Editorial on climate change falls short, only warming up old arguments

Today’s editorial in the Democrat and Chronicle asserts why Gov. Andrew Cuomo should become a high-profile champion of environmental issues and “lead on climate change.” While it effectively and appropriately captures a sense of urgency, the Editorial Board fails to reach a broader audience due to its heavy dependence on old arguments, which ultimately weigh down the message.

First, the editorial targets government as the necessary stakeholder to take on the cause. Simply put, environmental issues are not likely to mobilize voters or win Gov. Cuomo’s reelection campaign. Second, the editorial cites the damaging effects of climate change instead of embracing the promise of economic opportunity. Third, the Board takes a tangent on emissions — an issue already being aggressively addressed at the Federal level by the Obama administration for both consumers and businesses. Fourth, is it always necessary to make the tired comparison between upstate and downstate? Lastly, leading on climate change alone is not enough to drive the necessary and collective action from both private and public interests.

For these reasons, the Democrat and Chronicle‘s editorial ultimately energizes readers already passionate about climate change and only reinforces other readers who share the perception that the Democrat and Chronicle leans too liberal. By failing to cover new ground on climate change, the Editorial Board missed an opportunity to recast such challenges within the context of economic and business opportunities for both the Rochester region and New York State. While its argument covers some concerns of business, it favors reactive measures that fall short of any enterprising, growth-oriented inspiration that may attract broader, business-minded entities.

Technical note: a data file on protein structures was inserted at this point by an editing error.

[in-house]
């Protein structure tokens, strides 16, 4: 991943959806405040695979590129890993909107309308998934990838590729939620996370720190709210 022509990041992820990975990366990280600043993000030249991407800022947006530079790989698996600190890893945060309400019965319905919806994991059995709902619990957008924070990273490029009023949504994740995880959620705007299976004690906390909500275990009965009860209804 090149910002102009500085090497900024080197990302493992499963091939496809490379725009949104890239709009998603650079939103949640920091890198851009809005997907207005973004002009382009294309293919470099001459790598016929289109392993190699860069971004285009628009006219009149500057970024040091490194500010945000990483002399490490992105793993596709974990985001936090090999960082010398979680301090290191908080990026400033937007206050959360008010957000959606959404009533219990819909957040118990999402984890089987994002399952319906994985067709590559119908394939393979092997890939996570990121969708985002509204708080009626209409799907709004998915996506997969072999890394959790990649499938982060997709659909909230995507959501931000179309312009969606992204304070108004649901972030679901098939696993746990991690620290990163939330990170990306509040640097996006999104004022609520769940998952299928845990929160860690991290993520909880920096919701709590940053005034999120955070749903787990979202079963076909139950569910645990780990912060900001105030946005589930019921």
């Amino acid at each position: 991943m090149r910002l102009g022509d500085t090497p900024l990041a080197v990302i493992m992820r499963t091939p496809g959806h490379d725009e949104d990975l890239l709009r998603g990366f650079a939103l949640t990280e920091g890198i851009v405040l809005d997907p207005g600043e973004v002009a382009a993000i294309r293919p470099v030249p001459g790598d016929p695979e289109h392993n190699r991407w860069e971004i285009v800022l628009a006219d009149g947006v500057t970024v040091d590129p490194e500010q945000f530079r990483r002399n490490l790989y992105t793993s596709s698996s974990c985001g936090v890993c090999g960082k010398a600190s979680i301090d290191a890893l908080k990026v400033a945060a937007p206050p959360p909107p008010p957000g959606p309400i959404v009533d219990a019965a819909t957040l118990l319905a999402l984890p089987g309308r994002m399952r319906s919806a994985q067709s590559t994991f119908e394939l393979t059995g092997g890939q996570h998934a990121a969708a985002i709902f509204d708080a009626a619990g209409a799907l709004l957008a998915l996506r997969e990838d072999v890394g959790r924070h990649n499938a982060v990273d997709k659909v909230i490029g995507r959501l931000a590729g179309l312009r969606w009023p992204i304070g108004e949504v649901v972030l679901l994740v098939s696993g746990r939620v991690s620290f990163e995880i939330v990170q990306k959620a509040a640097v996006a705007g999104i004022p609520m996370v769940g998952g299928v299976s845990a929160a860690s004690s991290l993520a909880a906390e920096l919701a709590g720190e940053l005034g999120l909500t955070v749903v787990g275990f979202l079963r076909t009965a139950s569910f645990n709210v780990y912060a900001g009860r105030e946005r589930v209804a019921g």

This idealistic approach has long existed on the types of issues typically associated with Democrats and progressives. Danny Concannon, the fictional Washington Post reporter from the decade-old TV show “The West Wing” puts it best. In the episode “Guns not Butter,” Concannon rants about Democrats’ failures on a Senate vote on foreign aid. He says:

“Nobody wants to put money in a hat in Botswana when you got hats that need filling here. You can’t make this about charity. It’s about self-interest. We cut farm assistance in Colombia; every single crop we developed was replaced with cocaine. We cut aid for primary education in northwest Pakistan and Egypt; the kids went to Madrassas. Why weren’t you making a case that Republican senators are bad on drugs and bad on national security? Why are Democrats always so bumfuzzled?”

By comparison, foreign aid is to charity as climate change is to humankind’s duty to reverse the impacts of global warming.

Motivating businesses to take the lead on climate change isn’t about global warming. Unfortunately, even though this argument makes complete and total sense in the hearts and minds of some (myself included), neither the United States nor New York State will advance significant progress on climate change with a guilt-ridden, geek-sponsored story about protecting our planet.

Instead, the focus on climate change should be led with a fact-based argument about the emerging revenues and profits that only the most enterprising businesses will seize. Make climate change about competition. Make climate change about growth. Make climate change about winning.


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